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Irish Revenue Revise Code of Practice on Interventions

AUTHORs: Tomás Bailey co-author(s): Tomás Bailey, Bernadine Dooley Services: Tax DATE: 21/03/2022

The Irish Revenue Commissioners (“Revenue”) published their revised Code of Practice for Revenue Compliance Interventions (the “Code”) on 11 February 2022.  The Code represents a further significant development in Revenue’s approach to confronting non-compliance which remains one of its key strategic priorities. 


The Code applies to all taxes and duties except customs and replaces the current Code of Practice for Revenue Audits and other Compliance Interventions.  The Code applies to interventions notified from 1 May 2022. 

The introduction of the Code follows a consistent and steady investment by Revenue in its IT and analytics systems, an increasingly sophisticated Risk Evaluation, Analysis and Profiling System (REAP) and an expanding Tax Appeals Commission (TAC) office which has grown from just 2 Commissioners and 4 staff in 2016 to 6.5 Commissioners and 27 staff during 2021.[1] 

Three Levels of Compliance Intervention

The Code introduces substantial changes to Revenue’s approach to compliance interventions and prescribes a three-level compliance intervention framework.  A taxpayer’s ability to mitigate interest and penalties depends on which level of compliance intervention is applicable.

The three levels of compliance intervention are:

(i) Level 1: At this level taxpayers are reminded of their obligations and provided with the opportunity to correct mistakes without the cost of a more involved inquiry.  Level 1 interventions will only occur where Revenue has not already engaged in a detailed examination or review of the matters under consideration.  Forms of Level 1 compliance interventions include reminders on outstanding tax returns, profile interviews, requests to self-review and engagements under the Cooperative Compliance Framework.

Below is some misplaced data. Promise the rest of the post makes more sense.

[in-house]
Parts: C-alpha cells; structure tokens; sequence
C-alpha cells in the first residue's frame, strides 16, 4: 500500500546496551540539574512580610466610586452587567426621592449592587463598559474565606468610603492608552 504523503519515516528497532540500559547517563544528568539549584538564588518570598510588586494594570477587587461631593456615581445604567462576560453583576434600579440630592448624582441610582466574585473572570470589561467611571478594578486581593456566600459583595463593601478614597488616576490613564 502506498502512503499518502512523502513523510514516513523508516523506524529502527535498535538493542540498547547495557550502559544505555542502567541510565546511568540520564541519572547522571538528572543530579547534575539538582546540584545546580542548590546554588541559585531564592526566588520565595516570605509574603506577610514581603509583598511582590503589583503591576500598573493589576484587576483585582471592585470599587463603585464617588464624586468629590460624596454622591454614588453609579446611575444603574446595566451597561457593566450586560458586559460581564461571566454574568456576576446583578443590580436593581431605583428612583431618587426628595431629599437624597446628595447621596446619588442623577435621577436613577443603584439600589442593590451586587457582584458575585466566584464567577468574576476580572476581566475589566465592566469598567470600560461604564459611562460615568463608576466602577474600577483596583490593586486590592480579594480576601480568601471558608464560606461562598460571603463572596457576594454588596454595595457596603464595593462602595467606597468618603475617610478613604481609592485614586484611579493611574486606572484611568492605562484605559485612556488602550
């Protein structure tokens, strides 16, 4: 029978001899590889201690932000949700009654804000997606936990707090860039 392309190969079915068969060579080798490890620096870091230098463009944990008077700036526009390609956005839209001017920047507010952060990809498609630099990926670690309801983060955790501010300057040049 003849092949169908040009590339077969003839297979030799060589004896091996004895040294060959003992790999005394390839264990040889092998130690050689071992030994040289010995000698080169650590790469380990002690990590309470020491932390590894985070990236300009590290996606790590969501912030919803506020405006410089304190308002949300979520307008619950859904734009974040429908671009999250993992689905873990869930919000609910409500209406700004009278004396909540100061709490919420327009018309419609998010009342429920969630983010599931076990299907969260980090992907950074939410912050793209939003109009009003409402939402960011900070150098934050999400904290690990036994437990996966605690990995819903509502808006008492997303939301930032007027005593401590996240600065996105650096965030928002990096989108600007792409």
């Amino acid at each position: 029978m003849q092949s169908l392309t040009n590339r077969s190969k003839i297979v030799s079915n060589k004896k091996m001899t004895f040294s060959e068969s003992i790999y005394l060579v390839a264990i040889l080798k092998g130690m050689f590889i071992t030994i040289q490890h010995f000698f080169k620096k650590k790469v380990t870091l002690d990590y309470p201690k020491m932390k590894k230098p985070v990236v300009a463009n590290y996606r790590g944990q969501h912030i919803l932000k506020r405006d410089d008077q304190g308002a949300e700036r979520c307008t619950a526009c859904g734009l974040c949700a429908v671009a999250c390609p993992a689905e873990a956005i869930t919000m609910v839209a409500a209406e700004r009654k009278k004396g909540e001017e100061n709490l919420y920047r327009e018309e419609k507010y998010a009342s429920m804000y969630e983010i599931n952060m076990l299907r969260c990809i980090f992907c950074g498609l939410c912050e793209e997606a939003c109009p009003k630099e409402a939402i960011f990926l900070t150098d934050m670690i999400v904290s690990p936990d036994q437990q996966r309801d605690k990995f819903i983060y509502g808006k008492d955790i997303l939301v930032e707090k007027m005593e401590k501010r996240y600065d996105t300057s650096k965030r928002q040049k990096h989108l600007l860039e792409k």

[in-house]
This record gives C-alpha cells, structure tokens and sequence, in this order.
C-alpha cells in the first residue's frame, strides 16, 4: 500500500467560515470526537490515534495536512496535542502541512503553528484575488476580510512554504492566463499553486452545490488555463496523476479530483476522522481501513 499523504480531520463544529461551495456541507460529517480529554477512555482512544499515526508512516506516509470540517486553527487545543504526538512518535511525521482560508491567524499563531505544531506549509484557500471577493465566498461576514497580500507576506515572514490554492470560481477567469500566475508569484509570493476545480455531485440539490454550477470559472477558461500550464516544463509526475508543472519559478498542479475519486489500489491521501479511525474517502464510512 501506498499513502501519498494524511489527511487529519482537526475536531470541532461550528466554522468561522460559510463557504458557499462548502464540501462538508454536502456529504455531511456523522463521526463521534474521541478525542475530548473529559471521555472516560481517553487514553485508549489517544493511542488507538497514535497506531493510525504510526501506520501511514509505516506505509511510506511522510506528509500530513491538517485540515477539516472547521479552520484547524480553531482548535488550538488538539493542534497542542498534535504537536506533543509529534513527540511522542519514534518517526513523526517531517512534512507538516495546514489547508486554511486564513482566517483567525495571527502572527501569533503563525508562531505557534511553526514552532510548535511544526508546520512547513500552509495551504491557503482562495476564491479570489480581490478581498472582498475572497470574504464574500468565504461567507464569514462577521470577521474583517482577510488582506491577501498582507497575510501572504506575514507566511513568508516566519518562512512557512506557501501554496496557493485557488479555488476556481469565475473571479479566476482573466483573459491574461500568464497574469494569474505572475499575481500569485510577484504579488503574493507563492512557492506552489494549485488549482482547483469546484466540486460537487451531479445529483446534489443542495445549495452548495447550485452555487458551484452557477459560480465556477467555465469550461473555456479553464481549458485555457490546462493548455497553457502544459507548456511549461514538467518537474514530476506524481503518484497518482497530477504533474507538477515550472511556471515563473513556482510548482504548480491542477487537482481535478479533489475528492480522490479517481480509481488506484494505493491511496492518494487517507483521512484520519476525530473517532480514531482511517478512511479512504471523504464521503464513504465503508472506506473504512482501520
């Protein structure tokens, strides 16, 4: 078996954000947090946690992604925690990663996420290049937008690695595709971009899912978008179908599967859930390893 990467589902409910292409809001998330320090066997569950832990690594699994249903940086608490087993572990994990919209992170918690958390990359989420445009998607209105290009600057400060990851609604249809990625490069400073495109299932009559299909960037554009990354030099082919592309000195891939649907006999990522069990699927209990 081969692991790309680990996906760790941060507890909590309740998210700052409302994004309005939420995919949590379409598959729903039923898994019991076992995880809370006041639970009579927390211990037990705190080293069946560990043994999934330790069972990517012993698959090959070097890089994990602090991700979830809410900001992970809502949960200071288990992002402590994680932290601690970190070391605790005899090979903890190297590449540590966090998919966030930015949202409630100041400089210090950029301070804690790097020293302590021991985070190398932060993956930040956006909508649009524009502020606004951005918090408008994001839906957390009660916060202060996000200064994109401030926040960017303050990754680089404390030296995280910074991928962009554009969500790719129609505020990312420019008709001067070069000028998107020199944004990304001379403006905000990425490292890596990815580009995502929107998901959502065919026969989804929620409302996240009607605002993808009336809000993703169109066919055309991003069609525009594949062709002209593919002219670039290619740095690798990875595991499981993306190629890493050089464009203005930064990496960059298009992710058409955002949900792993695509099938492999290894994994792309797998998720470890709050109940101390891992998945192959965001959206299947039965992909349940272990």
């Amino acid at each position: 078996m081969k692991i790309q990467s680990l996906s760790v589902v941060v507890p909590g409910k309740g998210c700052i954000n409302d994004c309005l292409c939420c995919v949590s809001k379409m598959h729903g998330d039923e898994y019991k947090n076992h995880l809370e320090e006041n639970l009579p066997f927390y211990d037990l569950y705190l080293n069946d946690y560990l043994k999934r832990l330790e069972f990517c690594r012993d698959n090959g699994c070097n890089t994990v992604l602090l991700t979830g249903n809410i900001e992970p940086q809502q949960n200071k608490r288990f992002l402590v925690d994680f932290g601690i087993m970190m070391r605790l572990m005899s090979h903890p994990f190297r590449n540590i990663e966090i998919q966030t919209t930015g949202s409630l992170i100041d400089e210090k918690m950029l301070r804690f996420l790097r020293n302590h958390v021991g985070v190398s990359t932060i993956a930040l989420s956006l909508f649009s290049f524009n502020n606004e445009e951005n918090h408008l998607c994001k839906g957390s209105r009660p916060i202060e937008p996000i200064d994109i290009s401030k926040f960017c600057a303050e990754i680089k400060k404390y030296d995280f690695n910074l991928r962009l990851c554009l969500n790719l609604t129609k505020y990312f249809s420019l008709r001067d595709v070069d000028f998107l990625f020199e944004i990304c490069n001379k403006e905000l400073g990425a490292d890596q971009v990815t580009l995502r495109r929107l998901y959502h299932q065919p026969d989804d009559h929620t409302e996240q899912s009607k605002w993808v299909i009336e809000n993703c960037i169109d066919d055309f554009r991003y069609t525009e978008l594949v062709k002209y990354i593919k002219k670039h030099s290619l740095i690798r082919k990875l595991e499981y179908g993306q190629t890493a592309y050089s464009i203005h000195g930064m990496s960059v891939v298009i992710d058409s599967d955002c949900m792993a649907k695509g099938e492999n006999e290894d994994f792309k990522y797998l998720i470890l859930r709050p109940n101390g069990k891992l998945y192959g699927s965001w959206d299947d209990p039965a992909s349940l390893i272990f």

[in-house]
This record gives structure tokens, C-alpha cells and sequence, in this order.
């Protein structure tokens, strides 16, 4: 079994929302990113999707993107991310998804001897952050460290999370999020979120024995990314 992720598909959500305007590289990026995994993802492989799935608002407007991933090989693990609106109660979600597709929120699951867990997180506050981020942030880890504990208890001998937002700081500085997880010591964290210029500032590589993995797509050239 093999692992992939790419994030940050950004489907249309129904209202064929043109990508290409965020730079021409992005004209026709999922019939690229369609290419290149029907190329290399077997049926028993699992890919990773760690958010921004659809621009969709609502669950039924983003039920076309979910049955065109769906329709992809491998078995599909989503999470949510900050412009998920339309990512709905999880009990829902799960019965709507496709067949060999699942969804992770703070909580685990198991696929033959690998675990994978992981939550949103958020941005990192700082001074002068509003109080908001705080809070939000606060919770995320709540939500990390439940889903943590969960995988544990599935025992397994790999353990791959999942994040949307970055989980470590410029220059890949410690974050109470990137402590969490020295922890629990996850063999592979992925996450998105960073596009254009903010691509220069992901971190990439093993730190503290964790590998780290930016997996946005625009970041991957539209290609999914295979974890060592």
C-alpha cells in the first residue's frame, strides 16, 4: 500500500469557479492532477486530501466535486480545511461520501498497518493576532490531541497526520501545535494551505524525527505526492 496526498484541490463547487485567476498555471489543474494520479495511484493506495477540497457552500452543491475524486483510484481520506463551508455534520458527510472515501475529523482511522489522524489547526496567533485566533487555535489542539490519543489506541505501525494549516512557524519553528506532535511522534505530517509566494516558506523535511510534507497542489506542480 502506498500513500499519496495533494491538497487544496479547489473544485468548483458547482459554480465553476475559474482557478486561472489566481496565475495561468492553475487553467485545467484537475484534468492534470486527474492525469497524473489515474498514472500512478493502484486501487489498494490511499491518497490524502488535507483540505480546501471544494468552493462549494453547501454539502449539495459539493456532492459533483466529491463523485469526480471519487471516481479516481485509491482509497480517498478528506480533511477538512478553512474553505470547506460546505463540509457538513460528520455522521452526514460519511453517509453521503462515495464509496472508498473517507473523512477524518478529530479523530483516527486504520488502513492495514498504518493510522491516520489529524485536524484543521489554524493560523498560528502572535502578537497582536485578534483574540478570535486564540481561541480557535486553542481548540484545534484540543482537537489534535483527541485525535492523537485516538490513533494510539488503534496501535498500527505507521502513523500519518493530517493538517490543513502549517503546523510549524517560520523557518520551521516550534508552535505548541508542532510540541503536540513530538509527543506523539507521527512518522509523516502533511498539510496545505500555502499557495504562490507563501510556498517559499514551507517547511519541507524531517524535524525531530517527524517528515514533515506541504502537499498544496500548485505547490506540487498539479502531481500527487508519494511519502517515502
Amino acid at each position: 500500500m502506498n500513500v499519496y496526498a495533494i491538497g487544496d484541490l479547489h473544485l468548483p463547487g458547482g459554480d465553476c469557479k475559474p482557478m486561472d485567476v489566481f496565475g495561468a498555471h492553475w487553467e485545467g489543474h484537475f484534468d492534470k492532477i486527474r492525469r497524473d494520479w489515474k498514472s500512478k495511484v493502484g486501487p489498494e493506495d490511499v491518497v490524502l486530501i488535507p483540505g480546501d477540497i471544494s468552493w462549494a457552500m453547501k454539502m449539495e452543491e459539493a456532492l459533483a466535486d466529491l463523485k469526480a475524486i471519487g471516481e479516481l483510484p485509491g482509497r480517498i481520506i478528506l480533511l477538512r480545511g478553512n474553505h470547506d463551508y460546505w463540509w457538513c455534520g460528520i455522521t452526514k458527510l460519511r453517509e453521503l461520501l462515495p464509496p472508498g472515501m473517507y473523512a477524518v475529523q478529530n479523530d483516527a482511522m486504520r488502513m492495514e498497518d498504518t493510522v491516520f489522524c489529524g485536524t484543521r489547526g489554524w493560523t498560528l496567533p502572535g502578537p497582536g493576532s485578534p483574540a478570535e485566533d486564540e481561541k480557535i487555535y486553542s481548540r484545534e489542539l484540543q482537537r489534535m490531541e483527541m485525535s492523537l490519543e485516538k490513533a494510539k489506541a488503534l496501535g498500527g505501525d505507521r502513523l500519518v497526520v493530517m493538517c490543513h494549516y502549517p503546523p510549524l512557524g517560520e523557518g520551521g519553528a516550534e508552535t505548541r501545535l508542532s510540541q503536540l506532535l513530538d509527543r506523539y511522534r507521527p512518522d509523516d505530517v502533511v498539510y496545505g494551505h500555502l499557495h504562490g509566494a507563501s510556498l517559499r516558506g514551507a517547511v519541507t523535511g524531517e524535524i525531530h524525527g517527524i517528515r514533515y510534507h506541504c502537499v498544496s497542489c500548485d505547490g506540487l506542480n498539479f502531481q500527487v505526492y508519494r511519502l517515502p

Taxpayers should note that Level 1 intervention will not constitute a Revenue inquiry.  As such, once a Level 1 intervention has been initiated, the taxpayer can self-correct or make an unprompted qualifying disclosure depending on the circumstances.  Taxpayers should note that simply amending a tax return on ROS will not constitute notification to Revenue in this regard.  Written notification to Revenue is required.

(ii) Level 2: Level 2 interventions will focus on confronting compliance risks and will consist of risk-based reviews and checks on data provided by taxpayers in their tax returns.  Level 2 interventions include Risk Audits and a new form of Revenue inquiry called a ‘Risk Review’.

This change represents one of the most important aspects of the Code. The ‘Risk Review’, described by Revenue as a “focused intervention to examine a risk or a small number of risks on a return”, essentially replaces the aspect query which will no longer exist.  Crucially, a taxpayer in a ‘Risk Review’ scenario will no longer have the opportunity to make an unprompted qualifying disclosure once a Level 2 notification has been issued.  Instead, taxpayers will have 21 days from the date of notification of the intervention to notify Revenue in writing of its intention to prepare a prompted disclosure. The intervention will be considered to have started 28 days after the date on which a notification letter is issued to the taxpayer.  

(iii) Level 3: Level 3 compliance interventions will consist of a Revenue investigation focusing on high risk practices and cases of suspected fraud and tax evasion.  Once an investigation commences, the taxpayer is disallowed from making a qualifying disclosure in relation to the matters under investigation.

Advice for Clients

In light of the introduction of the Code, it is more important than ever that taxpayers conduct regular and robust self-reviews of their tax affairs to identify any risks.  In this way, taxpayers will mitigate the extent of their exposure to tax penalties by preserving the ability to self-correct and make an unprompted disclosure.